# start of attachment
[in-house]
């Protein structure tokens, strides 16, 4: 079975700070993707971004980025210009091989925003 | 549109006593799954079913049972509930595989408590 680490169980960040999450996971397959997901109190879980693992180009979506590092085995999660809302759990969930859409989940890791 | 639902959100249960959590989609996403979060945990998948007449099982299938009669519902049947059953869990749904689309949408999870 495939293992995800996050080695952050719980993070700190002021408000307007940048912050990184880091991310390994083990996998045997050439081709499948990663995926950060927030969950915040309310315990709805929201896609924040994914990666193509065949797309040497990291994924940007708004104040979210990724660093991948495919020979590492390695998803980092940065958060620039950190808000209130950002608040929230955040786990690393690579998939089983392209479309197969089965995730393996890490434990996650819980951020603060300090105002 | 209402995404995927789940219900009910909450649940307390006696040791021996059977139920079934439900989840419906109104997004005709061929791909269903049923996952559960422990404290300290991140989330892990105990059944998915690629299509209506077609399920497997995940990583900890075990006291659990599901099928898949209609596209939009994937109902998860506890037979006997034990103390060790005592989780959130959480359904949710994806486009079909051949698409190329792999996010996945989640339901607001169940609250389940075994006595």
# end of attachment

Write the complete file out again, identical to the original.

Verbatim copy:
[in-house]
């Protein structure tokens, strides 16, 4: 079975700070993707971004980025210009091989925003 | 549109006593799954079913049972509930595989408590 680490169980960040999450996971397959997901109190879980693992180009979506590092085995999660809302759990969930859409989940890791 | 639902959100249960959590989609996403979060945990998948007449099982299938009669519902049947059953869990749904689309949408999870 495939293992995800996050080695952050719980993070700190002021408000307007940048912050990184880091991310390994083990996998045997050439081709499948990663995926950060927030969950915040309310315990709805929201896609924040994914990666193509065949797309040497990291994924940007708004104040979210990724660093991948495919020979590492390695998803980092940065958060620039950190808000209130950002608040929230955040786990690393690579998939089983392209479309197969089965995730393996890490434990996650819980951020603060300090105002 | 209402995404995927789940219900009910909450649940307390006696040791021996059977139920079934439900989840419906109104997004005709061929791909269903049923996952559960422990404290300290991140989330892990105990059944998915690629299509209506077609399920497997995940990583900890075990006291659990599901099928898949209609596209939009994937109902998860506890037979006997034990103390060790005592989780959130959480359904949710994806486009079909051949698409190329792999996010996945989640339901607001169940609250389940075994006595």